I think this might lead to less clean code when dealing with analyzing variadic inputs, requires you to add special cases when another input is after a variadic input, and makes it impossible to differentiate when there are 2 variadic inputs in 1 block.
I propose 2 different solutions to this:
Report an integer denoting how many of the next items are going to be items of a variadic input, then list off the variadic items, kinda like how the join block handles constructing variadic inputs:
Clarifying more about the confusion with block inputs, this is what analyzing a code input looks lke:
So a list property in a splitted block could either mean block input or variadic input, as both are lists.
EDIT: Actually, this won't cause confusion as direct blocks can't be inputs of an analyzed block, only list items representing analyzed blocks.
I’m going to work on this. It will still only work on a predefined list of blocks, but You can edit that list, and I’m going to try to make it differentiate between different variadic slots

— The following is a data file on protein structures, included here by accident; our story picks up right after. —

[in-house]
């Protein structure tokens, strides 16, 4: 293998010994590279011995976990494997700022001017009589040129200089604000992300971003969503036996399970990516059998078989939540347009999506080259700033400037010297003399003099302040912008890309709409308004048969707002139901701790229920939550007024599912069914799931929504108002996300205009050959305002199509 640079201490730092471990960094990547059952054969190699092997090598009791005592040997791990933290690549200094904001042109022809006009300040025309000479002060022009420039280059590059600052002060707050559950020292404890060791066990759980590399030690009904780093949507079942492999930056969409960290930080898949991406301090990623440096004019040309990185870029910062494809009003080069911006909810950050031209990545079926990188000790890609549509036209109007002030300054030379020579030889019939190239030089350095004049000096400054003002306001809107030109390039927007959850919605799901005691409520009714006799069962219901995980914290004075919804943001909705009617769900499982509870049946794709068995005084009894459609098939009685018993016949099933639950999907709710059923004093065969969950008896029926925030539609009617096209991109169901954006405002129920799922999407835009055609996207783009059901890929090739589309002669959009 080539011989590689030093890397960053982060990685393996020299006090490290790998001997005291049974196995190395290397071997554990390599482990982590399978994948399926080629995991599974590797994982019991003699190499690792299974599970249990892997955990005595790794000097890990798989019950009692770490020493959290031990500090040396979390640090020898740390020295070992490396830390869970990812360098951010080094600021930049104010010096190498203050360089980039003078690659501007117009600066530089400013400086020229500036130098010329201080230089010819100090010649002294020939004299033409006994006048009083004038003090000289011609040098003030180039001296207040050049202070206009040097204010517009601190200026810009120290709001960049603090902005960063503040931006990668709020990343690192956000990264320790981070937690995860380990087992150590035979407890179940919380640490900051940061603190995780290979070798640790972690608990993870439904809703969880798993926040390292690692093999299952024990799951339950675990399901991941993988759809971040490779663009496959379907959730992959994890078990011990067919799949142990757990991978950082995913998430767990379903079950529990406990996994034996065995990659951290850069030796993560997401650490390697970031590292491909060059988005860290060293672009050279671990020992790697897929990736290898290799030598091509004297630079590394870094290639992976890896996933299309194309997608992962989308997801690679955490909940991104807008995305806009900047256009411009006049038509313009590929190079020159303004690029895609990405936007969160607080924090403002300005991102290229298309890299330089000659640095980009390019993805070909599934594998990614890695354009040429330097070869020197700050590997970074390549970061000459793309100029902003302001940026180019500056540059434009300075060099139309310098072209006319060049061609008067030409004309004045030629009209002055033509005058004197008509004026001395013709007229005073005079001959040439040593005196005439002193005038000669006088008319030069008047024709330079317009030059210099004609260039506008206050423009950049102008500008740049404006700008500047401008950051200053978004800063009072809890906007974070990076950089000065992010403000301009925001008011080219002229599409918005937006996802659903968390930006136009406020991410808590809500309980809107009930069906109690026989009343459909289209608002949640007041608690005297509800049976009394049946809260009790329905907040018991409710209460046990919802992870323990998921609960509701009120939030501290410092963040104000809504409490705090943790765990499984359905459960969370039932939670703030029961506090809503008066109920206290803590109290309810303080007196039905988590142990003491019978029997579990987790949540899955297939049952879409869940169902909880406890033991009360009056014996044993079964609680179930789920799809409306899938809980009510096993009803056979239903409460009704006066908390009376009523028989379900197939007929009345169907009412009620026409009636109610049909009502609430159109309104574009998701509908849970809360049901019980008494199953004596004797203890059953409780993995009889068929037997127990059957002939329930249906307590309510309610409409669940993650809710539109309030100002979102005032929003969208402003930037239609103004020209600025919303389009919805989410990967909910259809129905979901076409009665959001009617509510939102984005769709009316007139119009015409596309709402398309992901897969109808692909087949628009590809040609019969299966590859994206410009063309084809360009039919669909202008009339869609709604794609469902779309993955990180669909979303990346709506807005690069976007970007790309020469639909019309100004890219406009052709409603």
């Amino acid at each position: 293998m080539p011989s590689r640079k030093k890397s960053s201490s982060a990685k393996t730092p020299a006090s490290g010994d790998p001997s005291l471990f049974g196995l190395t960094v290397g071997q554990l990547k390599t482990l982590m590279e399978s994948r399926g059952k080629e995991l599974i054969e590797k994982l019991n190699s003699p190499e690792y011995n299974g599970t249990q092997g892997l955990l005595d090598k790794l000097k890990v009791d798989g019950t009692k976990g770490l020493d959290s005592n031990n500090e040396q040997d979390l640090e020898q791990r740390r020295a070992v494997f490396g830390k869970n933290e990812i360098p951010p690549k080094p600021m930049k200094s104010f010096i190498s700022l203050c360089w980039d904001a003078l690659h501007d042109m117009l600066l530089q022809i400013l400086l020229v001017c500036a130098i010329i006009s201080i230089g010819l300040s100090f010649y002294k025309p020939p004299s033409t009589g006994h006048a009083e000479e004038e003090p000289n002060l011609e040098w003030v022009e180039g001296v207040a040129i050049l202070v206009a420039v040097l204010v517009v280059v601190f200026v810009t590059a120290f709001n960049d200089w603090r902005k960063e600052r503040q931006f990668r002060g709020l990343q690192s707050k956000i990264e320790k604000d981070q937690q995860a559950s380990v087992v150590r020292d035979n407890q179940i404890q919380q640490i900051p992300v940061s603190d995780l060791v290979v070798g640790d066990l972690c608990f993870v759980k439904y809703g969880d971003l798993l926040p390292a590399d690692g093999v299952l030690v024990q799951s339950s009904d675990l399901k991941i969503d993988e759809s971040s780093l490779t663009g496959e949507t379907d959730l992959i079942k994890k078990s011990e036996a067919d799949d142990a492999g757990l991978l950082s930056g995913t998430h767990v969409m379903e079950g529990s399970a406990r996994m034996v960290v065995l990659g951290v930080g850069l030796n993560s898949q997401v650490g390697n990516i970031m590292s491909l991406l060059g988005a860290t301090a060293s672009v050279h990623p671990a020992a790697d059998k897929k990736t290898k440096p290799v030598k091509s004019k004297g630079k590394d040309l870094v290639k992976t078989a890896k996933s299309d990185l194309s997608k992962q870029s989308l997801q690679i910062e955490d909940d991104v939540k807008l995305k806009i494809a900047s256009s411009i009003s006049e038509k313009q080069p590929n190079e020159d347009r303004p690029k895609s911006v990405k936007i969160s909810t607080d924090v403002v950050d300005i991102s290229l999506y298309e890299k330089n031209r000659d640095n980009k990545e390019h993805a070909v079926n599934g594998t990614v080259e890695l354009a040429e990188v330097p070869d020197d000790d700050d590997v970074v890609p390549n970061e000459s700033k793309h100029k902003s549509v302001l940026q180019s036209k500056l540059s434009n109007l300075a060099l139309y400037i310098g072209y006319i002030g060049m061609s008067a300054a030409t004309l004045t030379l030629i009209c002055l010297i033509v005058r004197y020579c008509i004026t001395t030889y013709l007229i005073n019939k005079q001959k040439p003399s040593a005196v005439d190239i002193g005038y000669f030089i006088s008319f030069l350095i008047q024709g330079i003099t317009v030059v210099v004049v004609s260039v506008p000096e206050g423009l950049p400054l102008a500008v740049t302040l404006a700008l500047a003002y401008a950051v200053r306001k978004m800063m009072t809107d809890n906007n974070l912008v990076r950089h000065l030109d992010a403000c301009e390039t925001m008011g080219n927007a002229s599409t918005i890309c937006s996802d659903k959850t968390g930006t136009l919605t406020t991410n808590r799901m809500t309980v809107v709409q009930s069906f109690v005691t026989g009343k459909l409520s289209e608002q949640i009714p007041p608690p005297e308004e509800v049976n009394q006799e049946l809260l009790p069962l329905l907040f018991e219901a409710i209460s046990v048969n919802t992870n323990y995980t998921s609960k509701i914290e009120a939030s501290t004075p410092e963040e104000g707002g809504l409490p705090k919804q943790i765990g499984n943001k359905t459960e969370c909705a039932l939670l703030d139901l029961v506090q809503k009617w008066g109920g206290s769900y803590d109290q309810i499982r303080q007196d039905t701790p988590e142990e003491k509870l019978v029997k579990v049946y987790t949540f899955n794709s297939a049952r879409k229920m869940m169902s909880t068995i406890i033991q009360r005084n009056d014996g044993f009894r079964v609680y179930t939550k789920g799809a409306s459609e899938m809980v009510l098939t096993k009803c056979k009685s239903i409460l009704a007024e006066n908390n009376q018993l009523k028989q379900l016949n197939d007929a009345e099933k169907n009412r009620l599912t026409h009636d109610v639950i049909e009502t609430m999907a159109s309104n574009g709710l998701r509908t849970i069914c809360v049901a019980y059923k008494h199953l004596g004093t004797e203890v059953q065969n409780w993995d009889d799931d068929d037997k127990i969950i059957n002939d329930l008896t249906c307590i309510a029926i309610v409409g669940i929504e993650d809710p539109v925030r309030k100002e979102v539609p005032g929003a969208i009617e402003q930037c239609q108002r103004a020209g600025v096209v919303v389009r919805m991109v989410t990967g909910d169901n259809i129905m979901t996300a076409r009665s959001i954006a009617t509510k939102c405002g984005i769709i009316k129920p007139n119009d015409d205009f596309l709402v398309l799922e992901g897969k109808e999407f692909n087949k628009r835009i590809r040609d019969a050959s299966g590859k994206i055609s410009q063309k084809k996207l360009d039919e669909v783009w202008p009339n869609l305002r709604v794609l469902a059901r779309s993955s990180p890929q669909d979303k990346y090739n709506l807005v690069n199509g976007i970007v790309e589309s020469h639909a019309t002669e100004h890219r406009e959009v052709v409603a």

Edit: ok, this might be too hard for me
Well, I hope you find something that works for you
I think small-integer-based solutions are kind of kludgy. (I'm not excited about Jens' use of that either.)
There's a profound underlying problem here that I think might entail a redesign of SPLIT BY BLOCKS to solve. A real abstract syntax tree has a nonterminal symbol as the first element of every sublist. We haven't done that because we haven't written a formal syntax for Snap!, but maybe it's time to bite that bullet. So the JS Function example might end up looking like this:
where compound-expression, variadic-inputs, text, and multiline-code are nonterminals. (There would also be a variadic-input-list one.) (It's called compound-expression to distinguish it from literal data such as the text nonterminal.) Somewhere in the formal syntax would be
literal-data ::= text | number | Boolean | multiline-text | multiline-code
expression ::= literal-data | compound-expression
or maybe including "variable" as a separate nonterminal from compound-expression if we decide that a variable reporter is essentially different from any other niladic reporter.
I hesitate to bring up such a major change to this introspection feature at this late date, but better late than never I guess.